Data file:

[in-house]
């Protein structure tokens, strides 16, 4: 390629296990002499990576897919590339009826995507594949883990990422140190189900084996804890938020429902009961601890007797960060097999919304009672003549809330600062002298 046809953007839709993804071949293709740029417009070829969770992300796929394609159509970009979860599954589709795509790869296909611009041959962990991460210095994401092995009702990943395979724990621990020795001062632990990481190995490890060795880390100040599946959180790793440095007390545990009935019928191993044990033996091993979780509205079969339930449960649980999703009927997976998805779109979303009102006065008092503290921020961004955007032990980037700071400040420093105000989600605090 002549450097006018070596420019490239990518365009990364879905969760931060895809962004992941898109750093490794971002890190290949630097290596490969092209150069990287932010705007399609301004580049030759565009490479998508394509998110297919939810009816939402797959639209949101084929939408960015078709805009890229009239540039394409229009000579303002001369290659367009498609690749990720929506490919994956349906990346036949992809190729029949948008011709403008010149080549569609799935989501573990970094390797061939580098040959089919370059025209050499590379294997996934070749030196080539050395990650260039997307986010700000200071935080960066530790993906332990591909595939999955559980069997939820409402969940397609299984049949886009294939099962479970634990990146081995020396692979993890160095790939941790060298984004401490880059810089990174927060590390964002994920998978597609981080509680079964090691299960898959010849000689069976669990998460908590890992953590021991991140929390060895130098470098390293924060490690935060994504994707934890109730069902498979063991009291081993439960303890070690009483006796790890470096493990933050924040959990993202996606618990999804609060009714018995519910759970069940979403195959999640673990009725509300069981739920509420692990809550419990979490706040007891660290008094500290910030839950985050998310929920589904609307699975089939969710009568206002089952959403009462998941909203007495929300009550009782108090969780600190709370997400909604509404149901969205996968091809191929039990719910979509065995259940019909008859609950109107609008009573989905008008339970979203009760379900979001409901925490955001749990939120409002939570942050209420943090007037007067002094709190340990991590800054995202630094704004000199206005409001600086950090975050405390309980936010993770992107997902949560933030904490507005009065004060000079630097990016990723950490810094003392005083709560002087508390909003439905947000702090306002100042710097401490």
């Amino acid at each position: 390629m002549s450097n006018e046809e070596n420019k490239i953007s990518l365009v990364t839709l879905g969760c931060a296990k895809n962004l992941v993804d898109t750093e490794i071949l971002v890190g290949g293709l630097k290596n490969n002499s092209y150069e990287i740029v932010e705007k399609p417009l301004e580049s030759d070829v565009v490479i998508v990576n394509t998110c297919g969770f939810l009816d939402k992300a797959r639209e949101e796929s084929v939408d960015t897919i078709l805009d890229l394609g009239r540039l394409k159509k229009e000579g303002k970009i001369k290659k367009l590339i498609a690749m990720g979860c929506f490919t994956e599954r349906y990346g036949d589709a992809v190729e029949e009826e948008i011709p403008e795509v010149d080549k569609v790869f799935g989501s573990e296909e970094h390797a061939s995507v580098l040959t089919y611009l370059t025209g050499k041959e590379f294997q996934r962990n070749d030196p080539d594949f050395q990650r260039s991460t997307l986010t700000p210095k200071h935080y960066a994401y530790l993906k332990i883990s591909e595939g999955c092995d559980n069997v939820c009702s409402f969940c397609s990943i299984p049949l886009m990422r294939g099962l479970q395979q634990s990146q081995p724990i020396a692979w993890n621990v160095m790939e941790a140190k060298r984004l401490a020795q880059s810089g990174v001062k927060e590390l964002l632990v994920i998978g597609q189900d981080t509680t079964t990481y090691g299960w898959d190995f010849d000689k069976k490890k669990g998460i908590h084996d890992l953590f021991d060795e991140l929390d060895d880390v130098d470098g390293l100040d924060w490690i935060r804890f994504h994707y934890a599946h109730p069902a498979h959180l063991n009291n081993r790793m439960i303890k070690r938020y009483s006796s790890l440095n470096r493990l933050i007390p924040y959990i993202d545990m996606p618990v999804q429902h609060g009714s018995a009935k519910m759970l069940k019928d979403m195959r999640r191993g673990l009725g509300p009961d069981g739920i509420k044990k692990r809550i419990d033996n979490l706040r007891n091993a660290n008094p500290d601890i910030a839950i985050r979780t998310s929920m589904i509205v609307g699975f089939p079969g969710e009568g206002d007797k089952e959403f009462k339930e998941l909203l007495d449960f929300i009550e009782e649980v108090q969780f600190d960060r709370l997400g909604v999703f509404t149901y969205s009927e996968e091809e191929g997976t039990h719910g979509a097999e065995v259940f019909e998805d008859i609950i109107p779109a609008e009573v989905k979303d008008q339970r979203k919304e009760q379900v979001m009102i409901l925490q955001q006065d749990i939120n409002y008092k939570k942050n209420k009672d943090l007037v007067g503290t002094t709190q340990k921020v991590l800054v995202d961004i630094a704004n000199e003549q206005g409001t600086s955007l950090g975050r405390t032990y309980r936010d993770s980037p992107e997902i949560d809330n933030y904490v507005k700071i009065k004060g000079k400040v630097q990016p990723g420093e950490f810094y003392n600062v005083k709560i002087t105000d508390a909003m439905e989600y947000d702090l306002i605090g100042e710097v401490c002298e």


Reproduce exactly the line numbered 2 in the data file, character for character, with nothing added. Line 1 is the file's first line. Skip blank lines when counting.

């Protein structure tokens, strides 16, 4: 390629296990002499990576897919590339009826995507594949883990990422140190189900084996804890938020429902009961601890007797960060097999919304009672003549809330600062002298 046809953007839709993804071949293709740029417009070829969770992300796929394609159509970009979860599954589709795509790869296909611009041959962990991460210095994401092995009702990943395979724990621990020795001062632990990481190995490890060795880390100040599946959180790793440095007390545990009935019928191993044990033996091993979780509205079969339930449960649980999703009927997976998805779109979303009102006065008092503290921020961004955007032990980037700071400040420093105000989600605090 002549450097006018070596420019490239990518365009990364879905969760931060895809962004992941898109750093490794971002890190290949630097290596490969092209150069990287932010705007399609301004580049030759565009490479998508394509998110297919939810009816939402797959639209949101084929939408960015078709805009890229009239540039394409229009000579303002001369290659367009498609690749990720929506490919994956349906990346036949992809190729029949948008011709403008010149080549569609799935989501573990970094390797061939580098040959089919370059025209050499590379294997996934070749030196080539050395990650260039997307986010700000200071935080960066530790993906332990591909595939999955559980069997939820409402969940397609299984049949886009294939099962479970634990990146081995020396692979993890160095790939941790060298984004401490880059810089990174927060590390964002994920998978597609981080509680079964090691299960898959010849000689069976669990998460908590890992953590021991991140929390060895130098470098390293924060490690935060994504994707934890109730069902498979063991009291081993439960303890070690009483006796790890470096493990933050924040959990993202996606618990999804609060009714018995519910759970069940979403195959999640673990009725509300069981739920509420692990809550419990979490706040007891660290008094500290910030839950985050998310929920589904609307699975089939969710009568206002089952959403009462998941909203007495929300009550009782108090969780600190709370997400909604509404149901969205996968091809191929039990719910979509065995259940019909008859609950109107609008009573989905008008339970979203009760379900979001409901925490955001749990939120409002939570942050209420943090007037007067002094709190340990991590800054995202630094704004000199206005409001600086950090975050405390309980936010993770992107997902949560933030904490507005009065004060000079630097990016990723950490810094003392005083709560002087508390909003439905947000702090306002100042710097401490």